Maintain your watercourse
If are a riparian land owner, that is, your property contains or is adjacent to a watercourse of any description, you should be maintaining it regularly.
Most watercourses require annual maintenance to some degree. The best time of year to undertake major clearance works is in late September/October, in preparation for increased winter flows and once vegetation has already begun to naturally die back.
A well maintained watercourse plays a significant role in
- Keeping the land well drained
- Preventing flooding by allowing water to escape efficiently
- Preventing localised flooding
- Controlling surface water
- Maximising all the functions that the watercourse was designed for
Keep vegetation growth under control
- When trimming vegetation it is important to consider any impact on biodiversity. Mowing of banks around ditches should be minimised during the animal spawning season of March to mid July.
- It is recommended to cut only up to just above the water level on one side of the watercourse, leaving the fringe of the bank uncut, thereby maintaining some habitat as well as enabling a clear flow in the ditch.
- Cuttings from any clearance work should be removed and kept clear of the watercourse or disposed of to avoid re entry which might cause blockages downstream.
Keep watercourses free of debris eg litter, grass cuttings, and fallen trees
- Any waste resulting from the maintenance of ditches should be left on top of the bank for a few days to allow any organisms within the waste to migrate back into the watercourse, after which the waste should be removed and silt should be spread onto any adjacent land.
- All non-organic waste should be completely removed off site and disposed of in an appropriate manner.
- Ensure that any disturbed debris does not end up flowing downstream and causing problems for other landowners.
- In the case of culverted (piped) watercourses, blockages within the pipe or at an inlet can cause flooding problems. These blockages can be minimised by regular inspection and the removal of debris.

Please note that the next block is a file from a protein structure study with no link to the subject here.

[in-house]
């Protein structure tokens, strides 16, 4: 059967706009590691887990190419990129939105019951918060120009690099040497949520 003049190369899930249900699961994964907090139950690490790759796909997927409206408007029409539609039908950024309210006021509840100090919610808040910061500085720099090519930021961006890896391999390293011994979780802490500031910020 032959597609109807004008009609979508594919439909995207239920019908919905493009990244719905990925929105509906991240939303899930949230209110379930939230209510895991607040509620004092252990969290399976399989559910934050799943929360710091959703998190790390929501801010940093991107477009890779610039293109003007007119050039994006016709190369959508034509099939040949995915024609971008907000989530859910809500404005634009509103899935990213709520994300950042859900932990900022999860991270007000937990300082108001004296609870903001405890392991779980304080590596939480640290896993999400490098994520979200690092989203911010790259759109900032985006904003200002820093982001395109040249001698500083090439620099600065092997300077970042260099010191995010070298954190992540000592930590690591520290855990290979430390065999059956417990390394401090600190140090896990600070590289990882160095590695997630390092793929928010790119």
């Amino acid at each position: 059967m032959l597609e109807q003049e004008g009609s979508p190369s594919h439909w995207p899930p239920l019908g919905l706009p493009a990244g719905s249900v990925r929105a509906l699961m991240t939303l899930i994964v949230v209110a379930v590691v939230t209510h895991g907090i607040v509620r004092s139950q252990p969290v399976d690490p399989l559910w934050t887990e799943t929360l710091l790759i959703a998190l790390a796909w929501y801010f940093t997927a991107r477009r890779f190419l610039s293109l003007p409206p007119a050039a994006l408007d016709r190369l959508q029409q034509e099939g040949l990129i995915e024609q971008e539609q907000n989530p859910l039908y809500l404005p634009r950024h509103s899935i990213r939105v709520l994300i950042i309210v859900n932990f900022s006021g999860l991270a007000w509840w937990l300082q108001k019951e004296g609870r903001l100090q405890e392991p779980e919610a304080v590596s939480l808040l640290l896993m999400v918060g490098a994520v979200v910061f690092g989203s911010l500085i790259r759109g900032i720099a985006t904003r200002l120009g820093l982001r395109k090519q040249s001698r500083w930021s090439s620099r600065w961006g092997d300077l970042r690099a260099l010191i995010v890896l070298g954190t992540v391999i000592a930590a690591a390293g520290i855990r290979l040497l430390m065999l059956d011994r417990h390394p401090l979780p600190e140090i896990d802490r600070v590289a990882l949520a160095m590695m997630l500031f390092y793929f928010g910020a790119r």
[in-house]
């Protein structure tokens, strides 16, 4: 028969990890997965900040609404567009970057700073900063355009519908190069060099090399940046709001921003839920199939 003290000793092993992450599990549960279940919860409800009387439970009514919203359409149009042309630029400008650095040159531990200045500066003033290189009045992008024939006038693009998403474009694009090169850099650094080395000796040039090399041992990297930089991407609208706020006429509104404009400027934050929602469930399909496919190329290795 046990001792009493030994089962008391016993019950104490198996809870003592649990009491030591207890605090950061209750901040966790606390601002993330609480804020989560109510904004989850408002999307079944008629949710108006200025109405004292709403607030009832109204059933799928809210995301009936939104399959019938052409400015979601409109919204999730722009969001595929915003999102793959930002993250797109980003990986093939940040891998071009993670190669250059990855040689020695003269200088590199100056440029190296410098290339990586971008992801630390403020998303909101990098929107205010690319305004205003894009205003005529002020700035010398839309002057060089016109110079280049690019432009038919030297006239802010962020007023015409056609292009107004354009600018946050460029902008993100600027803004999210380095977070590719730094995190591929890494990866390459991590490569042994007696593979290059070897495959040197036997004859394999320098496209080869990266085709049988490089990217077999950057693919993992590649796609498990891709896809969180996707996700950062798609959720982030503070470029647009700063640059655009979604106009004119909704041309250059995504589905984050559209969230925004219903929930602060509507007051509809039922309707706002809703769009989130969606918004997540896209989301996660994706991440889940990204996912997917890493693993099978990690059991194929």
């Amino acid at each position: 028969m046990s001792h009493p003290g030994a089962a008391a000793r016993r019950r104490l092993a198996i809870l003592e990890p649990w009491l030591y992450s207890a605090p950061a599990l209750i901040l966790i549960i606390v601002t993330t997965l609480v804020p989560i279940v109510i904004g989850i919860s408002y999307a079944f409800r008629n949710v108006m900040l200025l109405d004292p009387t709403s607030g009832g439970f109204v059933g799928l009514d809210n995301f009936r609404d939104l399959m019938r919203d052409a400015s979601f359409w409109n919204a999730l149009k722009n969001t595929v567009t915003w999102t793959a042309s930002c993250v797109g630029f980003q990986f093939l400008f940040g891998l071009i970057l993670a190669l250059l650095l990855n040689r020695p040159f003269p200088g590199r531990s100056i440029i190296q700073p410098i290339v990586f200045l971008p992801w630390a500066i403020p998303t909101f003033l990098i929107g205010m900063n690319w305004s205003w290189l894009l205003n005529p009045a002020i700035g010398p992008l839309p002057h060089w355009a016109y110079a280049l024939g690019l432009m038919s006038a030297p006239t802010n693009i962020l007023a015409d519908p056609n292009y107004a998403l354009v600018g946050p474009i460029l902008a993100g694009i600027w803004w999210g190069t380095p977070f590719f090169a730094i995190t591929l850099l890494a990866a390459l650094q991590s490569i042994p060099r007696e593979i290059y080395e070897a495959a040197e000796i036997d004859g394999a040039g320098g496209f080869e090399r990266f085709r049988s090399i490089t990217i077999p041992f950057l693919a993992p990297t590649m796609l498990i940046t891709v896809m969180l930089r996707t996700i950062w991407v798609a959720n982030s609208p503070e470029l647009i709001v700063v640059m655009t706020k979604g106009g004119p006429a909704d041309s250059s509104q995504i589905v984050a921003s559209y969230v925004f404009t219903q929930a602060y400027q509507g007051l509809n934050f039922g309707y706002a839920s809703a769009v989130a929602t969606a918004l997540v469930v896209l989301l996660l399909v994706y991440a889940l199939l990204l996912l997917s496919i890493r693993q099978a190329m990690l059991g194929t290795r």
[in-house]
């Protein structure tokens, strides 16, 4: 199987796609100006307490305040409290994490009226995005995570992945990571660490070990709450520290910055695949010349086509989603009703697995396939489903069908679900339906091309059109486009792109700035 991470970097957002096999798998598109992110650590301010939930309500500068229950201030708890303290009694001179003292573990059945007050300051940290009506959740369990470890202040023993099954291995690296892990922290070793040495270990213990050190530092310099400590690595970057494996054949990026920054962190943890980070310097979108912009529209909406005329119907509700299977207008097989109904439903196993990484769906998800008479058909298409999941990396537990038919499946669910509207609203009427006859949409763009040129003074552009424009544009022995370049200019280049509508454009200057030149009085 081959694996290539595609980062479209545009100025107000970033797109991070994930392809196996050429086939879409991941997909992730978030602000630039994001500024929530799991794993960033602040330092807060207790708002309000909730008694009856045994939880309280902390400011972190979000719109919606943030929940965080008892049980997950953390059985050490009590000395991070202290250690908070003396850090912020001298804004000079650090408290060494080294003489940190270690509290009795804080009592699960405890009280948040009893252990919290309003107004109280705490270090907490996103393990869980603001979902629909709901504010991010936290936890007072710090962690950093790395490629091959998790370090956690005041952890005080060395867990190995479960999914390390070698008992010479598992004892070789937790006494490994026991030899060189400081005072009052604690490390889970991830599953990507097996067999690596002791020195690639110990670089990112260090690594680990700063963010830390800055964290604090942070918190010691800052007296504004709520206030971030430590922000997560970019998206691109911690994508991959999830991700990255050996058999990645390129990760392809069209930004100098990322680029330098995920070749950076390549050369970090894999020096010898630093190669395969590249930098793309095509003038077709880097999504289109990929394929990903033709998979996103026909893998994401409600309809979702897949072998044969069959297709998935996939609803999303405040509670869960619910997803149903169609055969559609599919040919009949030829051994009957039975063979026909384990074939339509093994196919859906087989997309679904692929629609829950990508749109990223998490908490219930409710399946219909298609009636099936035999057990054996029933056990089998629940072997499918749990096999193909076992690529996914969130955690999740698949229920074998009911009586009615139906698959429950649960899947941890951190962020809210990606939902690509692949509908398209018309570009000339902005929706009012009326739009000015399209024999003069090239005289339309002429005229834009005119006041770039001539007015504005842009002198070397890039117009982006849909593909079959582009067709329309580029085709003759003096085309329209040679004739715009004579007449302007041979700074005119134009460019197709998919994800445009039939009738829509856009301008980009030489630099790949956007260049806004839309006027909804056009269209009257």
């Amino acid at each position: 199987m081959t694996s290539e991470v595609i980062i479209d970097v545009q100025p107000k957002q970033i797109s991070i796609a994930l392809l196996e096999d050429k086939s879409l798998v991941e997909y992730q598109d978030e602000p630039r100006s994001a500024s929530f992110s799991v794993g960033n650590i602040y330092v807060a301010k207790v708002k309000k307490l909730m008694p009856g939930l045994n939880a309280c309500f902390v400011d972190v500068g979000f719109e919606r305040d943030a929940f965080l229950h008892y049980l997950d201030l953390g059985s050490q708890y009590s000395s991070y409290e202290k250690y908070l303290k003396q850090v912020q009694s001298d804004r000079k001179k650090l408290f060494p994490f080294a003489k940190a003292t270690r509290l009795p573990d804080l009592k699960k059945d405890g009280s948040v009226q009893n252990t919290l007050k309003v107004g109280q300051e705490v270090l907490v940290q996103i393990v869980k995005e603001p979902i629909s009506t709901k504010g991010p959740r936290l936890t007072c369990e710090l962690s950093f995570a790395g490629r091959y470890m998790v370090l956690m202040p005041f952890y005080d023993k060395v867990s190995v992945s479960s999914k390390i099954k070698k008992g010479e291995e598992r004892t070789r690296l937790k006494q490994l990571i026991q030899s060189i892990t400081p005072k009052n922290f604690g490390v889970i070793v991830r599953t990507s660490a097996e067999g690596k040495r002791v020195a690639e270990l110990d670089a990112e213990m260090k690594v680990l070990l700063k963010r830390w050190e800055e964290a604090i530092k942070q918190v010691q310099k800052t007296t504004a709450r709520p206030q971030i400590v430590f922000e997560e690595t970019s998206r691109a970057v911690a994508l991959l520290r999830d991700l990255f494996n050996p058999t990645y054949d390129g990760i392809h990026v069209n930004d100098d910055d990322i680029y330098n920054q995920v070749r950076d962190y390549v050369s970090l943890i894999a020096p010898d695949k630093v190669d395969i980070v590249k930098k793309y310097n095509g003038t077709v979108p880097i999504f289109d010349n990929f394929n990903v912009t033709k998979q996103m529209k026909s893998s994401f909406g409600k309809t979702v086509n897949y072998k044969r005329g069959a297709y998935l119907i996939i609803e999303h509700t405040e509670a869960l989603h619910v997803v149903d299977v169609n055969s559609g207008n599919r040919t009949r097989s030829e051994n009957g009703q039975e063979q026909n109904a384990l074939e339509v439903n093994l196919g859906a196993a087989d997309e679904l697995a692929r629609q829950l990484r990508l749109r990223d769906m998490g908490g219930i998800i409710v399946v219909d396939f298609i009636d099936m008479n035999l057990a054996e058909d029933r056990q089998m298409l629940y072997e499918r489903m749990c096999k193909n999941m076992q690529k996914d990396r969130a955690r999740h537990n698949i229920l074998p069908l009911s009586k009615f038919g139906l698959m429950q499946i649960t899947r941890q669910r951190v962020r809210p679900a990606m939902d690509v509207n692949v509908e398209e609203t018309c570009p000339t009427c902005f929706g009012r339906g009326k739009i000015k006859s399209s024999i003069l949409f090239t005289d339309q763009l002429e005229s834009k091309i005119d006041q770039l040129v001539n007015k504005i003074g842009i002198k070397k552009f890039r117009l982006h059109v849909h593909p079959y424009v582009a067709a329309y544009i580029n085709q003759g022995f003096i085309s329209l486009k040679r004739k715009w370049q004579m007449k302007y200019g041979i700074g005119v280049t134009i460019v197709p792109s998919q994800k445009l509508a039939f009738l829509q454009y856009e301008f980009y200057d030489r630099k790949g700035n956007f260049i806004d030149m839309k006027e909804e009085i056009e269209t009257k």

- Culvert inlets often have protective grills to prevent debris entering the pipe and causing blockages. These should be cleared regularly, especially during periods of heavy rainfall when debris can accumulate very quickly.
Remove excess silt
- The same depth of silt should be removed along the length of the ditch.
- Where possible, try to maintain the original profile and cross section of the ditch when de-silting. If the gradient is altered it can change the flow pattern and increase flood risk either upstream or downstream.
- Temporarily depositing silt on top of the banks of the watercourse allows for organisms to migrate back into the ditch. It is however essential that this material does not then block the highway grips and that the material is not carried on to the road.
Consider the environment
- Ditches can form very important habitats and may contain species of flora and fauna that are protected under the Wildlife and Countryside Act 1981.
- Ensure that you undertake the majority of your clearance works after the vegetation has begun to die back in late September/October. At this time of year, there should also be no wildlife nesting or breeding in or near ditches.
- The impacts of maintenance can be minimised by using hand tools to regularly remove obstructions to the flow of water, rather than using heavy machinery that removes all vegetation.
- Plan your maintenance to ensure that stretches of habitat are left intact, for example by trimming alternate banks or lengths of ditch each year. This ensures that there is always a healthily vegetated area where fauna disturbed by maintenance can migrate to without being forced to leave the ditches.
- If protected species have been recorded in your ditches you must ensure their habitats are not adversely affected. To find out if protected species have been recorded on or near your land contact the Environment Agency’s local Fisheries and Biodiversity Team.
Remember to stay safe
When undertaking works within or adjacent to a watercourse, landowners must assess their works to ensure that they can be undertaken without putting themselves or others at any kind of risk. Due to the range of risks posed by both open and culverted watercourses, landowners should assess this on a case-by-case basis
Make sure the works you do are legal
Whenever carrying out maintenance to watercourses and ditches, you must ensure that the works that you undertake are legal. General maintenance is unlikely to break the law but if you wish to alter the watercourse or ditch in any way, or build near it, you are likely to require permission from the regulating body (either the Environment Agency, Bedford Borough Council, IDB) and/or the relevant landowners. See our ordinary water course consent page for details. Remember, any works undertaken without consent could result in civil action.
Many farmers take part in Countryside Stewardship Schemes, which set clear rules for the maintenance of watercourses, including ditches. If these rules are not adhered to landowners risk breaking the rules of such agreements and may be penalised.